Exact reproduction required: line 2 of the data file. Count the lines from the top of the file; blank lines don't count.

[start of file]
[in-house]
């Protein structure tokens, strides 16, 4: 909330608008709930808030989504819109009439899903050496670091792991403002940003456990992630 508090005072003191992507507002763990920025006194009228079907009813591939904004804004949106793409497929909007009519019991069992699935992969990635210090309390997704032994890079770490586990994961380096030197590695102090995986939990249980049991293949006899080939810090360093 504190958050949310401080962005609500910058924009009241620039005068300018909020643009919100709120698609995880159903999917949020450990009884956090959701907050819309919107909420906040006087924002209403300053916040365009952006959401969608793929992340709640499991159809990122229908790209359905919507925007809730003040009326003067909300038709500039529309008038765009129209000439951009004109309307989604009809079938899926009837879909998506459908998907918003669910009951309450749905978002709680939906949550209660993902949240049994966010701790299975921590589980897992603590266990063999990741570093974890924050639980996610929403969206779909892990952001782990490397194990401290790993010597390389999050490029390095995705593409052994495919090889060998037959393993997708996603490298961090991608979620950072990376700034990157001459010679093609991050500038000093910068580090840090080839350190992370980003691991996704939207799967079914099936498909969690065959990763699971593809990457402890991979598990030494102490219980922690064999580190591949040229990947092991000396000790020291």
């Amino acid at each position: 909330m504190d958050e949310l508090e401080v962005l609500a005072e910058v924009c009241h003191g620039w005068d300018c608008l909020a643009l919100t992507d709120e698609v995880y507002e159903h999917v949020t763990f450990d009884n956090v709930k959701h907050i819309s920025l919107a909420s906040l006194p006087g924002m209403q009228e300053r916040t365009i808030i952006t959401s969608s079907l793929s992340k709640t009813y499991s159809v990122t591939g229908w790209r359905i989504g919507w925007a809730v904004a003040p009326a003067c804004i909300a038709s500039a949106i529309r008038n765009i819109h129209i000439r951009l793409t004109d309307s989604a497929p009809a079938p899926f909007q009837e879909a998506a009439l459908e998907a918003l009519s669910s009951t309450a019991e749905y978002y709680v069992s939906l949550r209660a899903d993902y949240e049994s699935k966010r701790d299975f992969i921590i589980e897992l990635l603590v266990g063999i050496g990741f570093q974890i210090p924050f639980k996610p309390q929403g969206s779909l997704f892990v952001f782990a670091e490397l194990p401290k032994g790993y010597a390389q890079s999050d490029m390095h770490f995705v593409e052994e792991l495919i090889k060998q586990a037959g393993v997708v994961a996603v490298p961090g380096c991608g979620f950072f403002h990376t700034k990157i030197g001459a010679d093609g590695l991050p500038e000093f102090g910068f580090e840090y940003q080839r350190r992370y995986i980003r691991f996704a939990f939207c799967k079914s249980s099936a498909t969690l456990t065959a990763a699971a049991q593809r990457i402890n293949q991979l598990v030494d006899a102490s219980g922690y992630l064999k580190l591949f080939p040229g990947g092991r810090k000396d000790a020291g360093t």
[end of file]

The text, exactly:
């Protein structure tokens, strides 16, 4: 909330608008709930808030989504819109009439899903050496670091792991403002940003456990992630 508090005072003191992507507002763990920025006194009228079907009813591939904004804004949106793409497929909007009519019991069992699935992969990635210090309390997704032994890079770490586990994961380096030197590695102090995986939990249980049991293949006899080939810090360093 504190958050949310401080962005609500910058924009009241620039005068300018909020643009919100709120698609995880159903999917949020450990009884956090959701907050819309919107909420906040006087924002209403300053916040365009952006959401969608793929992340709640499991159809990122229908790209359905919507925007809730003040009326003067909300038709500039529309008038765009129209000439951009004109309307989604009809079938899926009837879909998506459908998907918003669910009951309450749905978002709680939906949550209660993902949240049994966010701790299975921590589980897992603590266990063999990741570093974890924050639980996610929403969206779909892990952001782990490397194990401290790993010597390389999050490029390095995705593409052994495919090889060998037959393993997708996603490298961090991608979620950072990376700034990157001459010679093609991050500038000093910068580090840090080839350190992370980003691991996704939207799967079914099936498909969690065959990763699971593809990457402890991979598990030494102490219980922690064999580190591949040229990947092991000396000790020291």